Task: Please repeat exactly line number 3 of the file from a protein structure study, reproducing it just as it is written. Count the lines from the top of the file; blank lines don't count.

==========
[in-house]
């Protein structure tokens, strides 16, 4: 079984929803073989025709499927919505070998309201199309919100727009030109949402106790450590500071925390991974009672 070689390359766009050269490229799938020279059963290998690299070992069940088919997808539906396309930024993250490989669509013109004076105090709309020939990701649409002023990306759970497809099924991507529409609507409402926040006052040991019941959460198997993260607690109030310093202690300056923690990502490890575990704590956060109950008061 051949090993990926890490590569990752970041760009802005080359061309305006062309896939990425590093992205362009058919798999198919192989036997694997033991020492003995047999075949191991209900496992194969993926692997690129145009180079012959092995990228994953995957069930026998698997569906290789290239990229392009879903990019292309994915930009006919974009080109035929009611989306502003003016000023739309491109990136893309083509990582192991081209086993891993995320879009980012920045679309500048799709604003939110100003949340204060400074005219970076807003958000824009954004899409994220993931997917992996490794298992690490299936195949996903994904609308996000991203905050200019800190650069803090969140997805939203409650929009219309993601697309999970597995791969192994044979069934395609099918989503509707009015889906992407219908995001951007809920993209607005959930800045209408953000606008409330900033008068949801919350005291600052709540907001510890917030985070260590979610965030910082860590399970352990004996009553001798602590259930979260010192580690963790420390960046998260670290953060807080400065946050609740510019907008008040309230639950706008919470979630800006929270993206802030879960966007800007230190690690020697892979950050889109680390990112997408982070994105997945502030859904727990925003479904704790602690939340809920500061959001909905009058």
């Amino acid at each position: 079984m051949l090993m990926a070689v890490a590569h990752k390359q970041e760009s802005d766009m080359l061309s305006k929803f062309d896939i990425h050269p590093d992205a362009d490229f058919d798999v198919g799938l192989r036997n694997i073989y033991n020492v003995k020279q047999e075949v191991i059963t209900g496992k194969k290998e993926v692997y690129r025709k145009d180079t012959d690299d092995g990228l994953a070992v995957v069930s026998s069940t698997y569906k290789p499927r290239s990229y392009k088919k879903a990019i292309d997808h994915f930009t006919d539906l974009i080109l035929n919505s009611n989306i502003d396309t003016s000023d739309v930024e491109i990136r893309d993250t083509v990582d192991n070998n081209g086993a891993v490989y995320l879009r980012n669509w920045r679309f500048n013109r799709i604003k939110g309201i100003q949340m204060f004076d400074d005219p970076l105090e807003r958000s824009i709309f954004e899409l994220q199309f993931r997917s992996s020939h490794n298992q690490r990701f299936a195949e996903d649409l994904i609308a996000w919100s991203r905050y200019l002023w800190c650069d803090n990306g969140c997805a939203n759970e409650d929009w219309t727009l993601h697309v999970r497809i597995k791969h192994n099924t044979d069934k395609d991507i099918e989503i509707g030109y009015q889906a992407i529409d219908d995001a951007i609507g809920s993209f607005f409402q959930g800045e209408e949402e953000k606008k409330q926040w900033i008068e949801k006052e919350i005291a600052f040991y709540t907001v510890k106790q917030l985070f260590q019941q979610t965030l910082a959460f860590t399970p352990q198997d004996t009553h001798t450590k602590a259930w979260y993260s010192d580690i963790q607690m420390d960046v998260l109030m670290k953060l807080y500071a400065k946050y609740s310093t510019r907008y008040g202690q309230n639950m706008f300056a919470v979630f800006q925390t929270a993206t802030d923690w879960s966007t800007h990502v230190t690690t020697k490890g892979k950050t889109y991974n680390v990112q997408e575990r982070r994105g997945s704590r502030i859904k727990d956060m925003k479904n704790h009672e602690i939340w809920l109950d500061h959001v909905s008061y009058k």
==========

């Amino acid at each position: 079984m051949l090993m990926a070689v890490a590569h990752k390359q970041e760009s802005d766009m080359l061309s305006k929803f062309d896939i990425h050269p590093d992205a362009d490229f058919d798999v198919g799938l192989r036997n694997i073989y033991n020492v003995k020279q047999e075949v191991i059963t209900g496992k194969k290998e993926v692997y690129r025709k145009d180079t012959d690299d092995g990228l994953a070992v995957v069930s026998s069940t698997y569906k290789p499927r290239s990229y392009k088919k879903a990019i292309d997808h994915f930009t006919d539906l974009i080109l035929n919505s009611n989306i502003d396309t003016s000023d739309v930024e491109i990136r893309d993250t083509v990582d192991n070998n081209g086993a891993v490989y995320l879009r980012n669509w920045r679309f500048n013109r799709i604003k939110g309201i100003q949340m204060f004076d400074d005219p970076l105090e807003r958000s824009i709309f954004e899409l994220q199309f993931r997917s992996s020939h490794n298992q690490r990701f299936a195949e996903d649409l994904i609308a996000w919100s991203r905050y200019l002023w800190c650069d803090n990306g969140c997805a939203n759970e409650d929009w219309t727009l993601h697309v999970r497809i597995k791969h192994n099924t044979d069934k395609d991507i099918e989503i509707g030109y009015q889906a992407i529409d219908d995001a951007i609507g809920s993209f607005f409402q959930g800045e209408e949402e953000k606008k409330q926040w900033i008068e949801k006052e919350i005291a600052f040991y709540t907001v510890k106790q917030l985070f260590q019941q979610t965030l910082a959460f860590t399970p352990q198997d004996t009553h001798t450590k602590a259930w979260y993260s010192d580690i963790q607690m420390d960046v998260l109030m670290k953060l807080y500071a400065k946050y609740s310093t510019r907008y008040g202690q309230n639950m706008f300056a919470v979630f800006q925390t929270a993206t802030d923690w879960s966007t800007h990502v230190t690690t020697k490890g892979k950050t889109y991974n680390v990112q997408e575990r982070r994105g997945s704590r502030i859904k727990d956060m925003k479904n704790h009672e602690i939340w809920l109950d500061h959001v909905s008061y009058k």